Fair-skinned, educated and Westernized, they are the Parsis of the south. And their numbers too are declining— from 175,000 in 1992 to 125,000 in 2010 (Bureau of Economics and Statistics). Kodavas, or Coorgis, are concentrated in Coorg, Karnataka, which the British turned into a major district of coffee plantations. The land is also known for its mist-cloaked hills scented with honey, cardamom and oranges.

Parsis of the south: Scenes from the centenary celebrations of the Kodava Samaja Bangalore earlier this month. Photographs by Aniruddha Chowdhury/Mint.

“The concern is not so much of losing at a numbers game," says Sarita Mandanna, whose debut novel Tiger Hills was set in Coorg at the turn of the 20th century, “but the risk of losing an entire way of life, and the land as we once knew it."

Kodavas are warrior-caste Hindus but their festivals and rituals are different. They have no priest, no holy fire and no dowry in weddings. They are great pork eaters. They worship Kaveri, the river that originates in Coorg. With a literacy rate estimated at 80%, their vocabulary is a mix of Persian, Sanskrit, Hindi, Kannada, Tamil and Telugu. Almost everyone has an estate—it could be 1 acre or 500 acres. Some say they migrated from the Kurd region in West Asia, others claim they are descendants of Alexander’s army. Traditionally a martial race, they have produced army icons like K.S. Thimayya and K.M. Cariappa. Other notable Kodavas are athlete Ashwini Nachappa and VJ Nikhil Chinappa.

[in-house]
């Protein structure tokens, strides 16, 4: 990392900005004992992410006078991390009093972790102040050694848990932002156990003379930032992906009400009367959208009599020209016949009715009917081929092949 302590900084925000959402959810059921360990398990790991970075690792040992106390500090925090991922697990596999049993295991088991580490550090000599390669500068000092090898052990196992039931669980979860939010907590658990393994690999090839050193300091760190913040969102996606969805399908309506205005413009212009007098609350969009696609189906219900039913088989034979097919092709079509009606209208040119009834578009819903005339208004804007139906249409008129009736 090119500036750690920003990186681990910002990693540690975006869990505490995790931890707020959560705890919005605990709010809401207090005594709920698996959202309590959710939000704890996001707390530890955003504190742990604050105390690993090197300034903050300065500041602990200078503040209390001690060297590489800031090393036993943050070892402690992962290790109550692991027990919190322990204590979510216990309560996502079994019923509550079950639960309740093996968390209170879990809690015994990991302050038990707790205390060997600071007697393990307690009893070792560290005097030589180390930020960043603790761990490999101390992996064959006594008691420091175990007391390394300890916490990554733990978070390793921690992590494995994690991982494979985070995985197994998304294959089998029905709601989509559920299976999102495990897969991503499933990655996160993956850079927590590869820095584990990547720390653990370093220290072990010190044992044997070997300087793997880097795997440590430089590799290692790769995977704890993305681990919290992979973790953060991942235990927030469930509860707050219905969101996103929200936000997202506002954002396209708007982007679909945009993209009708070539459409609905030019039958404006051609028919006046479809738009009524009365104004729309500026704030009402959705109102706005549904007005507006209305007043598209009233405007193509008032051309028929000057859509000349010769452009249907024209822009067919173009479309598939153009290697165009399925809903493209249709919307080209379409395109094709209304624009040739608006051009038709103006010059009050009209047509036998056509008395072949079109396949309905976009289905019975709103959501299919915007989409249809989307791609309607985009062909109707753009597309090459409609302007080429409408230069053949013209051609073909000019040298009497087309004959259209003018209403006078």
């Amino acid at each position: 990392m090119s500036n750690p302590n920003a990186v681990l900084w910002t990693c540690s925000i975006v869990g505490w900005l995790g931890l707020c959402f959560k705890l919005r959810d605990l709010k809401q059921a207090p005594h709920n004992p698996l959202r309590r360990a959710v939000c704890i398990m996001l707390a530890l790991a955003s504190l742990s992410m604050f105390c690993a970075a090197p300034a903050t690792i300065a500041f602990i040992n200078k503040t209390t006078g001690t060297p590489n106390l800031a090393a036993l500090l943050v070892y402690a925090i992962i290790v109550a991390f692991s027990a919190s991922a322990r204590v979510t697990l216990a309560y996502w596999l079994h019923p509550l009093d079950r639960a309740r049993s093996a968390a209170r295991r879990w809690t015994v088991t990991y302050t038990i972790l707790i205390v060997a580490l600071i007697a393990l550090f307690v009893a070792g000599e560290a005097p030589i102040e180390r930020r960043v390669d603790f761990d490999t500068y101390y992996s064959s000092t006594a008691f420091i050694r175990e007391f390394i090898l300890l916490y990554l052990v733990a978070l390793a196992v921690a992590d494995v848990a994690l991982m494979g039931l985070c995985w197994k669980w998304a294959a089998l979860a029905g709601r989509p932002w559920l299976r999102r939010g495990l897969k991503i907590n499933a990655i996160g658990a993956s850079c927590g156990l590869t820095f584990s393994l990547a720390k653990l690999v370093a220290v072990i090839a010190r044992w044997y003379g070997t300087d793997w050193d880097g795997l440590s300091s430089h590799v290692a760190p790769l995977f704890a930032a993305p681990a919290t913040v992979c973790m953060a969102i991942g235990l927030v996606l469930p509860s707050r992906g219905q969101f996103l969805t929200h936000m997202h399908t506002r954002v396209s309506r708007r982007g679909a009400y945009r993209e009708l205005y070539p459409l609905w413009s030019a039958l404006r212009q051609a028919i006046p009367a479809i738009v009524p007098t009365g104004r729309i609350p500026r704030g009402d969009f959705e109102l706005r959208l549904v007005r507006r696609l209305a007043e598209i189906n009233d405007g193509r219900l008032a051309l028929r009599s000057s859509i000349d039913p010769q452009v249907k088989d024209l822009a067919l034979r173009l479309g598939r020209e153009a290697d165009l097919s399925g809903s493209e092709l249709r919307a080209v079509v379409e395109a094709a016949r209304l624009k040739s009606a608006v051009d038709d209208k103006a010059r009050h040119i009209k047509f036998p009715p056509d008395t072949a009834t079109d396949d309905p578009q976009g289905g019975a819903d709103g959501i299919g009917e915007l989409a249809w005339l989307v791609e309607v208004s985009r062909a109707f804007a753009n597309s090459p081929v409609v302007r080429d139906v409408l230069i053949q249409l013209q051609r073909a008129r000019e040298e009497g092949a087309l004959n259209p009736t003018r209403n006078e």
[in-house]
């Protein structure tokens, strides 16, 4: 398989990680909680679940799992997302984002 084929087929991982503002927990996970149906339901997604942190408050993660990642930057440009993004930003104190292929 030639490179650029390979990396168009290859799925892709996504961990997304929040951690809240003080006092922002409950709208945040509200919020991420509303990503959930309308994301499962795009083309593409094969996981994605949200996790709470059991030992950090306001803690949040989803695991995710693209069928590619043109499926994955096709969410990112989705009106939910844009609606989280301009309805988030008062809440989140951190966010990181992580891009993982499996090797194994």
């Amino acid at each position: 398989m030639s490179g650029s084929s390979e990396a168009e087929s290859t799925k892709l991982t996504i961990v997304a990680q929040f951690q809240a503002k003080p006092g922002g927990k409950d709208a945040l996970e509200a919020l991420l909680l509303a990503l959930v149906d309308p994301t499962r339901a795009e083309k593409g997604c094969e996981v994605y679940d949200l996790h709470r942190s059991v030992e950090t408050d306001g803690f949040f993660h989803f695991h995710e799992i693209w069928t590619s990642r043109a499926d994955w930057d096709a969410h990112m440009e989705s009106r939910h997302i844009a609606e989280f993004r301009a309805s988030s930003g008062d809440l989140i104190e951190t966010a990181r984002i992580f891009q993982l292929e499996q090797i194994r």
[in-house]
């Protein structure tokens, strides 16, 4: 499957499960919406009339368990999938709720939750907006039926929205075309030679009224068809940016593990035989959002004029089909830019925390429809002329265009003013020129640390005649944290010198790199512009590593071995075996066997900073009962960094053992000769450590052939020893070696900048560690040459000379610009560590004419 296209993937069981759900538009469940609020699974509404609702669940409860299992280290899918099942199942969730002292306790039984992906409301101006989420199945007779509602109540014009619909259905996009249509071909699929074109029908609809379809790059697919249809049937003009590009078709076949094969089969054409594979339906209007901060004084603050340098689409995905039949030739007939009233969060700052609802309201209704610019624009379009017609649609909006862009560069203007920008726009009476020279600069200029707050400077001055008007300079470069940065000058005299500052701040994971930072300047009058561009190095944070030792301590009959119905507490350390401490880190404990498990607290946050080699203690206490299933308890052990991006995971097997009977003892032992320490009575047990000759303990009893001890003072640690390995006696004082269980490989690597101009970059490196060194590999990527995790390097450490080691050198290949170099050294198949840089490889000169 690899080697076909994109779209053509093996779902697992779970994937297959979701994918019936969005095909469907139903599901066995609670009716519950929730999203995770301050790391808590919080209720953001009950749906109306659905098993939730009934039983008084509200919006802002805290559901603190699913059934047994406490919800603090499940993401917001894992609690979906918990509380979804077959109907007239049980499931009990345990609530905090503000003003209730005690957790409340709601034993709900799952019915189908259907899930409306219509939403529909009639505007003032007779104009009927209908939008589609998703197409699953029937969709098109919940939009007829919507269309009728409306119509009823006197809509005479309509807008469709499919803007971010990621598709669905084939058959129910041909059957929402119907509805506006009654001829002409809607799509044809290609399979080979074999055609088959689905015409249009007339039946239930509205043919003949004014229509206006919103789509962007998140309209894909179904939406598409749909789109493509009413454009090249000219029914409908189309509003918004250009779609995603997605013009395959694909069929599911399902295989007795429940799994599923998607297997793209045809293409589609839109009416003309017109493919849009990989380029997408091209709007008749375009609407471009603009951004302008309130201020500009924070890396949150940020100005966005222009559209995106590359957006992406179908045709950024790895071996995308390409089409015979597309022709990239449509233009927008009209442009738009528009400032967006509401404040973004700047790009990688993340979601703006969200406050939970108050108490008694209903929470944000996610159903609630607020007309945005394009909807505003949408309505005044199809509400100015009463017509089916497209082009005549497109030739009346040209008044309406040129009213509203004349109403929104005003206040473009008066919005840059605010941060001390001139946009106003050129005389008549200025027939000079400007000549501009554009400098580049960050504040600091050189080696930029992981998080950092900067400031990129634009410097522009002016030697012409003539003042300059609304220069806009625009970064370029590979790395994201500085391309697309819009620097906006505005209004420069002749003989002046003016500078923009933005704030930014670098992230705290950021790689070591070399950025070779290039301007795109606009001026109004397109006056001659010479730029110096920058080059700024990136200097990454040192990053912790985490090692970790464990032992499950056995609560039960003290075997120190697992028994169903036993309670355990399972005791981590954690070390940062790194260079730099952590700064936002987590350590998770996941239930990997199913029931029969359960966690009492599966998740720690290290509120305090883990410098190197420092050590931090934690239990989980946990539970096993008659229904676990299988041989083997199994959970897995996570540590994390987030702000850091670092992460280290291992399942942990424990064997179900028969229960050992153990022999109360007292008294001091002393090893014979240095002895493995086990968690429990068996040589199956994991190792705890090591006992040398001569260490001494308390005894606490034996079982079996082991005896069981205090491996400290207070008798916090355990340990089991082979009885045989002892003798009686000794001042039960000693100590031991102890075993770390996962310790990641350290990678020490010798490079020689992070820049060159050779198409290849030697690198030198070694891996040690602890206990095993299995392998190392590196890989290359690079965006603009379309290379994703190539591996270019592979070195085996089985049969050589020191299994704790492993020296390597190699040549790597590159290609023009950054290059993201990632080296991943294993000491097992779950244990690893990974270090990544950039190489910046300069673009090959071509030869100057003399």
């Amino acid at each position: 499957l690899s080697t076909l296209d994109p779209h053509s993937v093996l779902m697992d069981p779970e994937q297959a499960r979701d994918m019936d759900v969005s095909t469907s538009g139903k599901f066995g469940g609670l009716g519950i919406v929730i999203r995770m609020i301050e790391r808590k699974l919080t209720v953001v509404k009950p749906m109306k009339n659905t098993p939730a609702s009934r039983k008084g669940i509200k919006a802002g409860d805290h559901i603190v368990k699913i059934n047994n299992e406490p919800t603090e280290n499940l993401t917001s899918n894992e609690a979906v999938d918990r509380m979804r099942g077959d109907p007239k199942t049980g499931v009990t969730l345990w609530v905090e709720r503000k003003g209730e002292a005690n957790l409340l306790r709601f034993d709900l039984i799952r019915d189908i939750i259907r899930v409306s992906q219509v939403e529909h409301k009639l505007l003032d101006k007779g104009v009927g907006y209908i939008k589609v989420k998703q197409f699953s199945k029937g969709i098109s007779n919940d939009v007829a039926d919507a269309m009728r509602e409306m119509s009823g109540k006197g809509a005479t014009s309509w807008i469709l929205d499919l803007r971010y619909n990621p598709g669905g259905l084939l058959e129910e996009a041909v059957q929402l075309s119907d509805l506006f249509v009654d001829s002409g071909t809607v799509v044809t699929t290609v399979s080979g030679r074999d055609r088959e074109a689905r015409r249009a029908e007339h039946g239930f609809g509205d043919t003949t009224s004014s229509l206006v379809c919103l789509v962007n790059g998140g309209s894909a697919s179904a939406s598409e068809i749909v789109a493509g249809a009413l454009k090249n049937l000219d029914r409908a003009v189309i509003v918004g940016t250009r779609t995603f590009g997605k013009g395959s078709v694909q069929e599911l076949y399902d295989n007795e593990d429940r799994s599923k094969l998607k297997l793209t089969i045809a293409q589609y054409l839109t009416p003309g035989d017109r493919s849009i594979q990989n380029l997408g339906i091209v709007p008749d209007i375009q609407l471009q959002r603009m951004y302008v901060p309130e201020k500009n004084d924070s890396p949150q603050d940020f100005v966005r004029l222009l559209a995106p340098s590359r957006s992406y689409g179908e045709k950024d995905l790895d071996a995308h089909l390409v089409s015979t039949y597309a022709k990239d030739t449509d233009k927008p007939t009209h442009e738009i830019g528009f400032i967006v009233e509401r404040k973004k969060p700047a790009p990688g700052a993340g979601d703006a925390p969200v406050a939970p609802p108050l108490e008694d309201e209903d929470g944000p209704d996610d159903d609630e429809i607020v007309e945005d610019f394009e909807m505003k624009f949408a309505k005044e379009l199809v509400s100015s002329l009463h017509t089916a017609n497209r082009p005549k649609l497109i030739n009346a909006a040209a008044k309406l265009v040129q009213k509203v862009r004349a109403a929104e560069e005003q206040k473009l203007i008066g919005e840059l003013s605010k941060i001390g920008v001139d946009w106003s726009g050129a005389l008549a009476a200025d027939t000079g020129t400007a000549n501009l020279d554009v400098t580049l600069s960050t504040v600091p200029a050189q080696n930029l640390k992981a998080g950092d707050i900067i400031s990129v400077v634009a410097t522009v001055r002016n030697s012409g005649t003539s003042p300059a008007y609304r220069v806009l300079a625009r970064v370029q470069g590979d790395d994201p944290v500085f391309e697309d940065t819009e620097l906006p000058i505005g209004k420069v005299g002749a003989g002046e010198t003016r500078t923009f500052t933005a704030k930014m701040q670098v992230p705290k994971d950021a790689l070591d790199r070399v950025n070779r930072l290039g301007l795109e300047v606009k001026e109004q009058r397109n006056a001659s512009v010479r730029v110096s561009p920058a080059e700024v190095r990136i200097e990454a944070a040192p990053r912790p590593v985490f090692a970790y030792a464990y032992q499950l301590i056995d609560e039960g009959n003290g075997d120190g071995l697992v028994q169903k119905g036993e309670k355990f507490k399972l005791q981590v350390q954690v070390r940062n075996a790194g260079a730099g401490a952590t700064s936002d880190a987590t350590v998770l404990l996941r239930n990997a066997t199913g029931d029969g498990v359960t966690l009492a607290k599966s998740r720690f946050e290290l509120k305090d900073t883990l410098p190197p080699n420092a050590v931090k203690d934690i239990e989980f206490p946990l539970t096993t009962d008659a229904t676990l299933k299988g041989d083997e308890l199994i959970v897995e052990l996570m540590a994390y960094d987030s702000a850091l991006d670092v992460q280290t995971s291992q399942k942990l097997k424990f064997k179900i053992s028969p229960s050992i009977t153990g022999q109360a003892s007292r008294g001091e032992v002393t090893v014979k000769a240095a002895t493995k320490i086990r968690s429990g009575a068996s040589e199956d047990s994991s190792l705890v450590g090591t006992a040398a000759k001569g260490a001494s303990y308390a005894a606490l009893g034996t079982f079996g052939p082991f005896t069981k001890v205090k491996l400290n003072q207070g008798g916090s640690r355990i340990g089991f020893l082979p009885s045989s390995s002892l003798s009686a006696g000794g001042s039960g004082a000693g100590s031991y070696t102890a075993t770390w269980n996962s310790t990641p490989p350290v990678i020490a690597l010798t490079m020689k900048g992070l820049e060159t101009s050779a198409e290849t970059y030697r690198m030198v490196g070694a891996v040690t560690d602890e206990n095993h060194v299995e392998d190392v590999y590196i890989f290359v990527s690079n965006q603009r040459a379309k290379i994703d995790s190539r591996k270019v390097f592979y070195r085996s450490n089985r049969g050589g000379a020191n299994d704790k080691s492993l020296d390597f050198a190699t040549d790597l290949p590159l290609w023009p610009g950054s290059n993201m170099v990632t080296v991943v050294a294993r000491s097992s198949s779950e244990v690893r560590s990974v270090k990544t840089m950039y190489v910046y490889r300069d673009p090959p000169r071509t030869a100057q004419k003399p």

Explaining the reason behind the dwindling numbers, the Bangalore-based author, Prof. P.S. Appaiah, says: “Until 1950, families had at least half a dozen children each. After the government introduced family planning, the Kodavas showed the most enthusiasm. General Cariappa himself would tell us not to go beyond two children. He said that we couldn’t afford to make India a jam-packed stadium."

Young people are moving to cities like Bangalore, Mysore and Mumbai, where many have found their calling in the IT industry. “Many Kodavas are finding it hard to find suitable life partners within Kodavas, which forces them to marry non-Kodavas or stay as singles," says Kishor Cariappa, moderator of KodaguCommunity.com, a site where people discuss topics ranging from marrying outside the community to Kodava cuisine.

A woman married to a Kodava is not considered a Kodavathi, but the children of the marriage are Kodavas. “Not so if a Kodava woman marries outside, in keeping with traditions observed in most of the country," says Mandanna, whose sister married a Tamilian Brahmin. “Marrying within the community has its advantages in terms of a shared cultural background, but it is no guarantee of happiness, and I think a lot of the older Kodavas have come to recognize that."

Despite the alarmists, there is no scare of extinction yet. “We are not going down like the Parsis," says Mumbai-based art director Dipti Subramani, a Kodava who married outside her community. “I think we can maintain our present numbers."

How can they be increased?

“We’re asking people to have more babies," says Subbaiah. “Instead of criticizing young people marrying non-Kodavas, we must open our arms to people from other communities and not treat them as ‘outsiders’," says Cariappa. However, some have other concerns. “If the Kodava population too goes up," says Appaiah, “imagine what will be India’s fate."